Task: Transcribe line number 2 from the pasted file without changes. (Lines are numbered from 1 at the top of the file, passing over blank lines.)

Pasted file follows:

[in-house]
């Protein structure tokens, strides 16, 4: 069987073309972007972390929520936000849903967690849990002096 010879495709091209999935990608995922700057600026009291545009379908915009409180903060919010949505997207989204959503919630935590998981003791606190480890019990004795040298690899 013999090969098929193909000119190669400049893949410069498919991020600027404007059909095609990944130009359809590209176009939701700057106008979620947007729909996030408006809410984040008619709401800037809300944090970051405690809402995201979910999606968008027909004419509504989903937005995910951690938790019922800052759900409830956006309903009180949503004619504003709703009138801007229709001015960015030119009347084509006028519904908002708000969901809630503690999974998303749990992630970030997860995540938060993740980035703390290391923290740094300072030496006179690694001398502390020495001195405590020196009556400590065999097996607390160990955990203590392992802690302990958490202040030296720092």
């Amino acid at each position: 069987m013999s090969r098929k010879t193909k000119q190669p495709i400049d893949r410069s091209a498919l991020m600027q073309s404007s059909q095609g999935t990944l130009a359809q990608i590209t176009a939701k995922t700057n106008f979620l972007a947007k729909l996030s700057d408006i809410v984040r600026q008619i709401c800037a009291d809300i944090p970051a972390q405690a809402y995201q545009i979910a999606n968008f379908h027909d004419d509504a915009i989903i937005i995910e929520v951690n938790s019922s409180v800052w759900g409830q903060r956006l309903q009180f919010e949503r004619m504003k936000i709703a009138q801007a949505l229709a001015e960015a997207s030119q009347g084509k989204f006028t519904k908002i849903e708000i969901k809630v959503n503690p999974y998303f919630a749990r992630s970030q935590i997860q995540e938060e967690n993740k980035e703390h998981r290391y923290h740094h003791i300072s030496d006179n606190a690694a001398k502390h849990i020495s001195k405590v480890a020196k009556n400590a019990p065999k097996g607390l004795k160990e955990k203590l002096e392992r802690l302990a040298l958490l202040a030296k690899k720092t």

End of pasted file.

């Protein structure tokens, strides 16, 4: 069987073309972007972390929520936000849903967690849990002096 010879495709091209999935990608995922700057600026009291545009379908915009409180903060919010949505997207989204959503919630935590998981003791606190480890019990004795040298690899 013999090969098929193909000119190669400049893949410069498919991020600027404007059909095609990944130009359809590209176009939701700057106008979620947007729909996030408006809410984040008619709401800037809300944090970051405690809402995201979910999606968008027909004419509504989903937005995910951690938790019922800052759900409830956006309903009180949503004619504003709703009138801007229709001015960015030119009347084509006028519904908002708000969901809630503690999974998303749990992630970030997860995540938060993740980035703390290391923290740094300072030496006179690694001398502390020495001195405590020196009556400590065999097996607390160990955990203590392992802690302990958490202040030296720092």